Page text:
[div class=attrib]From the New York Times:[end-div]
IN the memorials to Steven P. Jobs this week, Apple’s co-founder was compared with the world’s great inventor-entrepreneurs: Thomas Edison, Henry Ford, Alexander Graham Bell. Yet virtually none of the obituaries mentioned the man Jobs himself considered his hero, the person on whose career he explicitly modeled his own: Edwin H. Land, the genius domus of Polaroid Corporation and inventor of instant photography.
Land, in his time, was nearly as visible as Jobs was in his. In 1972, he made the covers of both Time and Life magazines, probably the only chemist ever to do so. (Instant photography was a genuine phenomenon back then, and Land had created the entire medium, once joking that he’d worked out the whole idea in a few hours, then spent nearly 30 years getting those last few details down.) And the more you learn about Land, the more you realize how closely Jobs echoed him.
Both built multibillion-dollar corporations on inventions that were guarded by relentless patent enforcement. (That also kept the competition at bay, and the profit margins up.) Both were autodidacts, college dropouts (Land from Harvard, Jobs from Reed) who more than made up for their lapsed educations by cultivating extremely refined taste. At Polaroid, Land used to hire Smith College’s smartest art-history majors and send them off for a few science classes, in order to create chemists who could keep up when his conversation turned from Maxwell’s equations to Renoir’s brush strokes.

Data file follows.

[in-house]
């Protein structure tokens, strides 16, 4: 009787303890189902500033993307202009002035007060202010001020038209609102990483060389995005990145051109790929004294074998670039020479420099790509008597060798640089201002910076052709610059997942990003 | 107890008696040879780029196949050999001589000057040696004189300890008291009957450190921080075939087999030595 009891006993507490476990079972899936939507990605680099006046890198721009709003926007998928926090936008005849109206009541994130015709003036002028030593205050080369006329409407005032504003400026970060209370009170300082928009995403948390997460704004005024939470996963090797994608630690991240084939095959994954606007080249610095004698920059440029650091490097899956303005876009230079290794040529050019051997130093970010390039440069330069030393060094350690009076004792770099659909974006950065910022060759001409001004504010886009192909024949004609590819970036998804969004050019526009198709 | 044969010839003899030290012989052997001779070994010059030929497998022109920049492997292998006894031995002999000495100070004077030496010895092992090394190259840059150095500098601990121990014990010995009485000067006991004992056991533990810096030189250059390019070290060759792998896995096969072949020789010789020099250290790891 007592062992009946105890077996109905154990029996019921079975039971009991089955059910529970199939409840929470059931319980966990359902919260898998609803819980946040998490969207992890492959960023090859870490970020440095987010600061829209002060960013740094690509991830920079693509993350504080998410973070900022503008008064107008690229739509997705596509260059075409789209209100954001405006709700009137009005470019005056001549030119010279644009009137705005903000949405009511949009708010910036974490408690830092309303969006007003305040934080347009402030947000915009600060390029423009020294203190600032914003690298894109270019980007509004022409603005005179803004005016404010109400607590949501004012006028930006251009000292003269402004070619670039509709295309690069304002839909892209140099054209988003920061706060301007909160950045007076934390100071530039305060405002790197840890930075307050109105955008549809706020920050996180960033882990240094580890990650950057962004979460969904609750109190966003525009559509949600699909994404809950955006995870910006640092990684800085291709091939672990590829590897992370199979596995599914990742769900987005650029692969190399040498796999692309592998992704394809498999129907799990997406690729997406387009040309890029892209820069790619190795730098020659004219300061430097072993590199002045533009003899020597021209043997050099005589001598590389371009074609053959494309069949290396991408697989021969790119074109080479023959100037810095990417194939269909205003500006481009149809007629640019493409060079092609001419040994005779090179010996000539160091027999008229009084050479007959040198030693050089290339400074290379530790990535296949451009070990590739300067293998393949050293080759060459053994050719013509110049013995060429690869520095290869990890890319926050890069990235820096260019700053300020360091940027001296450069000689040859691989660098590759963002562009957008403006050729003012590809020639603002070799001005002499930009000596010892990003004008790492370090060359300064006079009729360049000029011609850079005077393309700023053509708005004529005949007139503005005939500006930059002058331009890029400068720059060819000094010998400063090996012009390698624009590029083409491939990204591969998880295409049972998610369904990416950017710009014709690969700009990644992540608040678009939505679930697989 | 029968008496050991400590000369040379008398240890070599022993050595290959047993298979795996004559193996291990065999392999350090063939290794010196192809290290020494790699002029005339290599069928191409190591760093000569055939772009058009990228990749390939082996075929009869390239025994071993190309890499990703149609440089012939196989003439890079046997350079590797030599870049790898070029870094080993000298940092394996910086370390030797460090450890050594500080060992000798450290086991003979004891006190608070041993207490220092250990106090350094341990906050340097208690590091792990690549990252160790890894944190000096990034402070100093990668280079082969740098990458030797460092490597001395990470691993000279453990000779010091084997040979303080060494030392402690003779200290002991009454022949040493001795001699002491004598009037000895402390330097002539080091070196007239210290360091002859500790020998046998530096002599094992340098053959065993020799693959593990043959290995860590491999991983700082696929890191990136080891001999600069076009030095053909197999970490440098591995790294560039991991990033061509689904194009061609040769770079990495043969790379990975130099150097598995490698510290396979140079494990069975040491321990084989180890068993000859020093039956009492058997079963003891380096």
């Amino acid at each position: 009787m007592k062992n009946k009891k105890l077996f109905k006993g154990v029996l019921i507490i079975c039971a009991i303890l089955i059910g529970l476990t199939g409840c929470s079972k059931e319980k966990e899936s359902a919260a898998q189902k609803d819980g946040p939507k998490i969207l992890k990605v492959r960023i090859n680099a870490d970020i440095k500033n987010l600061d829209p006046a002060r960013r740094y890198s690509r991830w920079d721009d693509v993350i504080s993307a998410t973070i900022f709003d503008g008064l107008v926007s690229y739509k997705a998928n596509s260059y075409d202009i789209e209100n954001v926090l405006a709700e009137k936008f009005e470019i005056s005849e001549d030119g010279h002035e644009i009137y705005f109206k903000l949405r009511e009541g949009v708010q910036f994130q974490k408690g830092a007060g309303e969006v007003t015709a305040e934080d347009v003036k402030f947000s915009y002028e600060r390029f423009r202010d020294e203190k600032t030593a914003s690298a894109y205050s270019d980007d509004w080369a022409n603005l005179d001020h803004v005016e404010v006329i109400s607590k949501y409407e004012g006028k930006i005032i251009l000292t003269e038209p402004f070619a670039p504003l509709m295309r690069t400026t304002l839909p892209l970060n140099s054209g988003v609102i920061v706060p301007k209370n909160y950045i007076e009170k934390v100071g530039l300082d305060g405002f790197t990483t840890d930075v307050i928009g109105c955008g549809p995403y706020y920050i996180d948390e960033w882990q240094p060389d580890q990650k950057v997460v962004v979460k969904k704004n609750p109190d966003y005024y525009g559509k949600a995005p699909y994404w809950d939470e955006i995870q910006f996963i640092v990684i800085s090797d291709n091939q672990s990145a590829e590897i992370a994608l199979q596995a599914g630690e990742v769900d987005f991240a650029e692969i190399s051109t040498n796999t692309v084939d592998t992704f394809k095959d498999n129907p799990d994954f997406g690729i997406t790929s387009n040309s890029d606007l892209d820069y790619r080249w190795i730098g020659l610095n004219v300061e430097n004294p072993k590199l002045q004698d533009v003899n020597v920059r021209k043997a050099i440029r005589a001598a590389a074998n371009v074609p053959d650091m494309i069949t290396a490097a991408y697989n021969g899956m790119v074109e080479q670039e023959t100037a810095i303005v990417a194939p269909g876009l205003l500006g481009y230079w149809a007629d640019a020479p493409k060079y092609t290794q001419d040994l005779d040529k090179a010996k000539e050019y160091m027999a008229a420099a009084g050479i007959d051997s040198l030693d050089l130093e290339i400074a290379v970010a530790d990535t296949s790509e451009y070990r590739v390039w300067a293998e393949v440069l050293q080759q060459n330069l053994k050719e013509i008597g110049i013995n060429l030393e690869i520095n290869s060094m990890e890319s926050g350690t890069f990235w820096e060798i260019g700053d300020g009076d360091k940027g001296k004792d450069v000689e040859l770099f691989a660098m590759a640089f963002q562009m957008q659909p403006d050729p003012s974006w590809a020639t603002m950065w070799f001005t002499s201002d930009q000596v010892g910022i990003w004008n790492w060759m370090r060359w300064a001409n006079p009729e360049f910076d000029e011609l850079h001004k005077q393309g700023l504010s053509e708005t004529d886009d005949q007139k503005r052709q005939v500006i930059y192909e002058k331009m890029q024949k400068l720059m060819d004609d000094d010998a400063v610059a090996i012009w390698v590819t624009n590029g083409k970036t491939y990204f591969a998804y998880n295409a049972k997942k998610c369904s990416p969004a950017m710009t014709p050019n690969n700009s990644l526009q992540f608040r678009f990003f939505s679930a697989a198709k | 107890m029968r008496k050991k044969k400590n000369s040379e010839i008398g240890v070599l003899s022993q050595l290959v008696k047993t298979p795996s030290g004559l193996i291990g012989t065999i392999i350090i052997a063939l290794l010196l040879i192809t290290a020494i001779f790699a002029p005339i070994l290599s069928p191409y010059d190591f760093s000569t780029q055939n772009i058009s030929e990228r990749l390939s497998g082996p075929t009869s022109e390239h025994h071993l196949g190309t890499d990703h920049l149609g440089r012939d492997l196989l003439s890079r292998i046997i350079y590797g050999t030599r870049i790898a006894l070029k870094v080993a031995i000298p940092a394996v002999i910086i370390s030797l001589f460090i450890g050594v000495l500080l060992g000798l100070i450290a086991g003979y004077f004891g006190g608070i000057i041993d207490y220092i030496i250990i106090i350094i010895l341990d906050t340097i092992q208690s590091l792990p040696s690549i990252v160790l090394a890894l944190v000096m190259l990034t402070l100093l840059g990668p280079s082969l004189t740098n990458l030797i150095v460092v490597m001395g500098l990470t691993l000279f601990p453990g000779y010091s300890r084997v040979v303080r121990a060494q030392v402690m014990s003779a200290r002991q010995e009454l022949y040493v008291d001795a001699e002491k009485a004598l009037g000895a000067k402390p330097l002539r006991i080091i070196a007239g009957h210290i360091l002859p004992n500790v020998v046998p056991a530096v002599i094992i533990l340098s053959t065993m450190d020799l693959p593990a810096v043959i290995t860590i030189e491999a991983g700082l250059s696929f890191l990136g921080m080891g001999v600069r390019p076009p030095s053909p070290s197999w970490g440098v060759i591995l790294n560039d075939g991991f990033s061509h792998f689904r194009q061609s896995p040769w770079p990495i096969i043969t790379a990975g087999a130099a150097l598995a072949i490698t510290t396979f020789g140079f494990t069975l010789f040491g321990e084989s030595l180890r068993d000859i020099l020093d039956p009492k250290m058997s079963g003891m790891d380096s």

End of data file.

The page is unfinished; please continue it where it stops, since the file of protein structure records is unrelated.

Most of all, Land believed in the power of the scientific demonstration. Starting in the 60s, he began to turn Polaroid’s shareholders’ meetings into dramatic showcases for whatever line the company was about to introduce. In a perfectly art-directed setting, sometimes with live music between segments, he would take the stage, slides projected behind him, the new product in hand, and instead of deploying snake-oil salesmanship would draw you into Land’s World. By the end of the afternoon, you probably wanted to stay there.
Three decades later, Jobs would do exactly the same thing, except in a black turtleneck and jeans. His admiration for Land was open and unabashed. In 1985, he told an interviewer, “The man is a national treasure. I don’t understand why people like that can’t be held up as models: This is the most incredible thing to be — not an astronaut, not a football player — but this.”
[div class=attrib]Read the full article here.[end-div]
[div class=attrib]Edwin Herbert Land. Photograph by J. J. Scarpetti, The National Academies Press.[end-div]